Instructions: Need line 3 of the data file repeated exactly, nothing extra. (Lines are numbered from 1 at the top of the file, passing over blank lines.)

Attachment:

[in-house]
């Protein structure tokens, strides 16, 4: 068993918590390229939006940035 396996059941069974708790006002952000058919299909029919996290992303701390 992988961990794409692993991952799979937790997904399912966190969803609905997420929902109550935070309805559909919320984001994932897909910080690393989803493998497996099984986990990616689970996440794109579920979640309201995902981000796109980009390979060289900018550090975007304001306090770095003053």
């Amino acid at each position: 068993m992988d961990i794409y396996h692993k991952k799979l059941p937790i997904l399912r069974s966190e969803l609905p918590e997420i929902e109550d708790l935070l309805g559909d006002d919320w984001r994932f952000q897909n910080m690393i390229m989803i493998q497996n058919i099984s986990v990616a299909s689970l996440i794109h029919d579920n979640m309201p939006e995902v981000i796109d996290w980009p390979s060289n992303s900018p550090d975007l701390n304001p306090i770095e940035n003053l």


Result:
């Amino acid at each position: 068993m992988d961990i794409y396996h692993k991952k799979l059941p937790i997904l399912r069974s966190e969803l609905p918590e997420i929902e109550d708790l935070l309805g559909d006002d919320w984001r994932f952000q897909n910080m690393i390229m989803i493998q497996n058919i099984s986990v990616a299909s689970l996440i794109h029919d579920n979640m309201p939006e995902v981000i796109d996290w980009p390979s060289n992303s900018p550090d975007l701390n304001p306090i770095e940035n003053l």